Ten days after the fight for the Crater, another gigantic explosion rocked the region. In the war's most dramatic incident of espionage and sabotage, Confederate agent John Maxwell blew up a time bomb on a barge full of explosives at Grant's headquarters complex at City Point, a few miles below Petersburg. The result, a colonel wrote to his wife, was 'terrible - awful -terrific.' The blast and secondary explosions killed 50 Federals, destroyed several structures, and did millions of dollars' worth of damage. The North's seemingly bottomless industrial capacity easily replaced the losses, but Southerners had occasion to cheer a daring and dramatic act.
Supplies and their transportation took center stage through the summer and fall of 1864. Railroads and wagon roads leading into Petersburg from the west and southwest sustained Lee's army around the city and also supplied sustenance for both troops and civilians around the national capital, 30 miles (48km) northward. Lee had to fight to keep those lines open. Grant welcomed the chance to close them, and to meet Lee's dwindling strength in the open, away from the powerful fortifications that neutralized the armies' differences in strength.
In mid-August, Grant moved again toward the Weldon Railroad. This time he stuck there. On the 18th, Warren's Federal V Corps effected a lodgment near Globe Tavern on the railroad. Two Confederate brigades hurried to the site and routed an isolated Union detachment, but did not have nearly enough strength to drive Warren away. The next day a further Confederate effort, this time in more strength, again achieved localized success. A Virginian fighting near Globe Tavern called it 'the warmest place'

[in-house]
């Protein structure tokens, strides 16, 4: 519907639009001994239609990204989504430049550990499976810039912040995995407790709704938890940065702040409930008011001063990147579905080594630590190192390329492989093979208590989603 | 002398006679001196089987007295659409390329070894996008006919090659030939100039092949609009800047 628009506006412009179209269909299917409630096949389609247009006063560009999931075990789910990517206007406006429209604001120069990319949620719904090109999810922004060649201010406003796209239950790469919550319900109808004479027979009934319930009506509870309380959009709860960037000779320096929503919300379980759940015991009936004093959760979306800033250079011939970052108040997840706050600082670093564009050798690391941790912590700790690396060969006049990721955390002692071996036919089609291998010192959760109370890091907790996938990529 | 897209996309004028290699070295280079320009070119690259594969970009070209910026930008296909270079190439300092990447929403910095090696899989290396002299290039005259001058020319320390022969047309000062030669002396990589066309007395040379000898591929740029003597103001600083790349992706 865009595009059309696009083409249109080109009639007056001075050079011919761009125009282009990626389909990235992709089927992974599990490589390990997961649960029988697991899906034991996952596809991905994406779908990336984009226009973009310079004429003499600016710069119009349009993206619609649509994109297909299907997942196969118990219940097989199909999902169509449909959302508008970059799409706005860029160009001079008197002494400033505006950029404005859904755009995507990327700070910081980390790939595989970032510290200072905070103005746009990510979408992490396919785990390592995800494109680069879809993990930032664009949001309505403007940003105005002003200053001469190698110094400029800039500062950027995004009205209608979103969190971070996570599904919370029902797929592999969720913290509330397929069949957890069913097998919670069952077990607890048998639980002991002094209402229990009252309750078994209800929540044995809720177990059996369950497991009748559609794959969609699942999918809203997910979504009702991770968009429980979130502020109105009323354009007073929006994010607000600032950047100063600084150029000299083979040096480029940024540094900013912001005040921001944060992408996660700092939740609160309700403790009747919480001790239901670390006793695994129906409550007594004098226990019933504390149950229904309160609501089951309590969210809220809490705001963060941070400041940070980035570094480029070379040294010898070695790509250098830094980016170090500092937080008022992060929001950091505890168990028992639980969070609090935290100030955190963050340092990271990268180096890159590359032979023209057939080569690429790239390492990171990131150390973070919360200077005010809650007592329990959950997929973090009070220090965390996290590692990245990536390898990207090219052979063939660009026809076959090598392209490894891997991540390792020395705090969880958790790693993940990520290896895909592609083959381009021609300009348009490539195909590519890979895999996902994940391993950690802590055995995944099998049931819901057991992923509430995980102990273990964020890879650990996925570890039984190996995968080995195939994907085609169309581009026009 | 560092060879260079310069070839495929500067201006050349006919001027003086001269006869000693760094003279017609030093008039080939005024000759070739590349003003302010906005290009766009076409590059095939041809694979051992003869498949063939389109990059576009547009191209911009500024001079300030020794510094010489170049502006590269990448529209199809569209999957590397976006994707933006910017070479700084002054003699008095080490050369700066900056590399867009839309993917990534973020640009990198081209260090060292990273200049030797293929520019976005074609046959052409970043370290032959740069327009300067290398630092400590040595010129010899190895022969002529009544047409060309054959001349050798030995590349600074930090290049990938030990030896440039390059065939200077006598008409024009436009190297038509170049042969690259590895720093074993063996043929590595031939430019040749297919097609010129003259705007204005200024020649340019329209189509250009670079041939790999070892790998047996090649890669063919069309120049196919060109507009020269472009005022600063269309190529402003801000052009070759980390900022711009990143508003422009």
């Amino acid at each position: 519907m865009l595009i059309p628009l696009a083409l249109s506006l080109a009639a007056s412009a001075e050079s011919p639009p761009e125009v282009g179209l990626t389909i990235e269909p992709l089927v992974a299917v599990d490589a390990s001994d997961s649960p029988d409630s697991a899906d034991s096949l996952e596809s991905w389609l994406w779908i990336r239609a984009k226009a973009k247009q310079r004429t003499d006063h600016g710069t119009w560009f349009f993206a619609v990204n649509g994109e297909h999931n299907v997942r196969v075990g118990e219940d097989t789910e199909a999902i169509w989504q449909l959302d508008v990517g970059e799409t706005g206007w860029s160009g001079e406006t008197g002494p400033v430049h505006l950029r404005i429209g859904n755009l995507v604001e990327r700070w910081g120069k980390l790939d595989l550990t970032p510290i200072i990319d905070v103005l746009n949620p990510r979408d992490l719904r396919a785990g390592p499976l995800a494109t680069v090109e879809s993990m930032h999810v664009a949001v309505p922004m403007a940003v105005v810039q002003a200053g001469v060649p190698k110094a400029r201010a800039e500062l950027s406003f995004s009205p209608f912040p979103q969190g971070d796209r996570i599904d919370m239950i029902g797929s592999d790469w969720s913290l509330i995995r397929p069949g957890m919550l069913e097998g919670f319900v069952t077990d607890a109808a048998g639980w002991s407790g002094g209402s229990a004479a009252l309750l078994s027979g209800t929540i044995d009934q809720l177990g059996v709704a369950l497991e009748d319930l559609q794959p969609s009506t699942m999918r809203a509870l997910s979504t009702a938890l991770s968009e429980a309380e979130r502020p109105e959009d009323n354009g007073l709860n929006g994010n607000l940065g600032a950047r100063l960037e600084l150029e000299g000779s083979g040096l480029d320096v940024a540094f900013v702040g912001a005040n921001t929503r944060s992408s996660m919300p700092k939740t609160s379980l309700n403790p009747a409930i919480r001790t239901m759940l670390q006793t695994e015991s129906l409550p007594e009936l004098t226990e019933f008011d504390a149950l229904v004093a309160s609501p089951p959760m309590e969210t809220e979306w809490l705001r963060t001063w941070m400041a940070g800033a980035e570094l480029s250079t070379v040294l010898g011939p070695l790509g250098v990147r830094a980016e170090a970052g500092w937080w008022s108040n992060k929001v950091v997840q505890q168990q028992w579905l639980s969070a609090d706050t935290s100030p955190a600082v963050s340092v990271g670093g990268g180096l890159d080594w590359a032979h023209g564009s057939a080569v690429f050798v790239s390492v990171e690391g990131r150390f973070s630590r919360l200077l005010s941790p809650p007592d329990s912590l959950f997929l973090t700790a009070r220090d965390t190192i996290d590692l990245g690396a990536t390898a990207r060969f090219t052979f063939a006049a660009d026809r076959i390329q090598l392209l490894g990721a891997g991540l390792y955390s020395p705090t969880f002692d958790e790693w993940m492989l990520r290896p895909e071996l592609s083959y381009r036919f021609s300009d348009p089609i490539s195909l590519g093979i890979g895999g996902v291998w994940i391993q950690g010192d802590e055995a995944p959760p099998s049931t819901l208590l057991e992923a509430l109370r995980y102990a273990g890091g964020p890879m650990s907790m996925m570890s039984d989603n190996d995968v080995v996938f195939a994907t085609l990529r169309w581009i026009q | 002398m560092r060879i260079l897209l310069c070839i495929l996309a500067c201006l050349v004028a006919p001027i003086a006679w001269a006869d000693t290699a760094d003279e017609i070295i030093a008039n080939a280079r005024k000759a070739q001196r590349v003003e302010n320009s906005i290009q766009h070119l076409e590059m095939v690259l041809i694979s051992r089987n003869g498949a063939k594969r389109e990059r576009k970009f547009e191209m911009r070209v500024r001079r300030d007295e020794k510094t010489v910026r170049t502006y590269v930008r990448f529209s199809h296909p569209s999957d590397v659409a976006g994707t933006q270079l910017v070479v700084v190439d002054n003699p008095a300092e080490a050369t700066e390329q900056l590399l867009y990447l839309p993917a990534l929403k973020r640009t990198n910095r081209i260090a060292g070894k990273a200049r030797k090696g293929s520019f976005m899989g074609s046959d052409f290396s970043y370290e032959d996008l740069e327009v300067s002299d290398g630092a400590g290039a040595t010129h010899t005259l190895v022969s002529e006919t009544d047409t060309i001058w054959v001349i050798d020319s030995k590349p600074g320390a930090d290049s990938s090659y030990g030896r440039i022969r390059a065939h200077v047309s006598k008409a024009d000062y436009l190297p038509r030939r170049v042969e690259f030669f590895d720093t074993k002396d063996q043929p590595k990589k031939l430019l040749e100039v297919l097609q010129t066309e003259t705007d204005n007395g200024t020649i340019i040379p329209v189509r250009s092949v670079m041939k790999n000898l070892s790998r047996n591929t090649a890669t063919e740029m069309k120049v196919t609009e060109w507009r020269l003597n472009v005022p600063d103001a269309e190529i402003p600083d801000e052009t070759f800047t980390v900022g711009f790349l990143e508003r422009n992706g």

that he ever had been in, 'subjected to fire from the front, right flank, & rear all at the same time.'
In fact, it was Warren's right flank that came under the greatest pressure. He lost most of two seasoned regiments as prisoners, and the situation seemed desperate for a brief interval. Reinforcements enabled Warren to hold fast on 19 August, and on 21 August he handily repulsed a series of Southern attacks. In one of them, a bullet tore through both of General John C. C. Sanders' thighs and he bled to death. He had reached his twenty-fourth birthday four months before. A few days later his sister back in Alabama wrote to a surviving brother of her wrenching loss. Fannie Sanders described dreaming of John every night, then awakening to the living nightmare of the truth. 'Why! Oh why, was not my worthless life taken instead of that useful one!' Fannie cried. 'I have been blinded with tears.' Families on both sides of the Potomac had abundant cause for grief.